History Blog With Interesting Articles | Smith Journal

The Black Hole of Los Alamos

Wednesday April 19, 2017

Nuclear waste is something most people go out of their way to avoid, but for 40 years "Atomic Ed" and his military surplus store couldn’t get enough of it. 

From Dickens’ mahogany slab to Melville’s portable lapboard, here are eight desks writers penned their masterpieces on – and that you could have bought if you'd had the money.

In a forest just two hours out of Paris, a team of builders and archeologists is building a medieval castle from scratch, using 800-year-old methods.

Put away that straight razor: these lumberjacks will show you a thing or two about shaving.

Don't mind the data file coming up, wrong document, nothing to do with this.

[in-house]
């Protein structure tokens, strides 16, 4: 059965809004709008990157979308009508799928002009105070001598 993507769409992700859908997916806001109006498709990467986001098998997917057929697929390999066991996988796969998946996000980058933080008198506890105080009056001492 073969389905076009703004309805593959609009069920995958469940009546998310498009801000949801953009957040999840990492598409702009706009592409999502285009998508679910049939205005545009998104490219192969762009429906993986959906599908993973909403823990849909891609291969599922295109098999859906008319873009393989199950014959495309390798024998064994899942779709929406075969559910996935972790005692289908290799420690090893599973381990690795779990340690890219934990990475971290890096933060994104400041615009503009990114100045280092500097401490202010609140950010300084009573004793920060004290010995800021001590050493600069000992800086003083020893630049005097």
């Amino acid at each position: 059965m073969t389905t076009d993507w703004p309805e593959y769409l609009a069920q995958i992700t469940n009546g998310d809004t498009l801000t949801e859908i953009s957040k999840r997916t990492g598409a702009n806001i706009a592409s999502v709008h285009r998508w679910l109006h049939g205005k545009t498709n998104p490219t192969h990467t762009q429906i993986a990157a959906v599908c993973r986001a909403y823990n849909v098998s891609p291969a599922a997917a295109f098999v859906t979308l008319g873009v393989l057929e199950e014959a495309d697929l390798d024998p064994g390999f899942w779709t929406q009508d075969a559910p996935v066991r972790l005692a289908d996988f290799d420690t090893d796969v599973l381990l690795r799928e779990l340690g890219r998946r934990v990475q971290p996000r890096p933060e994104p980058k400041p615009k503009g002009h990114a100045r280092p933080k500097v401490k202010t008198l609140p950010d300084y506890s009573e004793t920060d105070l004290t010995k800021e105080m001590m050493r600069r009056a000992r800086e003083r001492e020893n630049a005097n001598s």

Watch 60,000 newspapers flash before your very eyes in this mesmerising time-lapse.

Ever wondered what The Beatles would have sounded like if they'd come from the USSR rather than the freewheeling West? Quite odd, it turns out.

How silent-era Hollywood enchanted their audiences, with nary a computer to help them.

The Futuristic Houses We Almost Lived In

Wednesday February 22, 2017

If history had gone just a little differently, we might all be living in Buckminster Fuller's crazy "dwelling machines".

Built in 1487, the Duke Humfrey’s Library at Oxford is one of the oldest reading rooms in the world. And it’s not hard on the eye, either.

In the 1980s, Flying Nun Records shone a spotlight on New Zealand’s weird and wonderful music scene. We caught up with founder Roger Shepherd ahead of his upcoming talk at Melbourne's School of Life.

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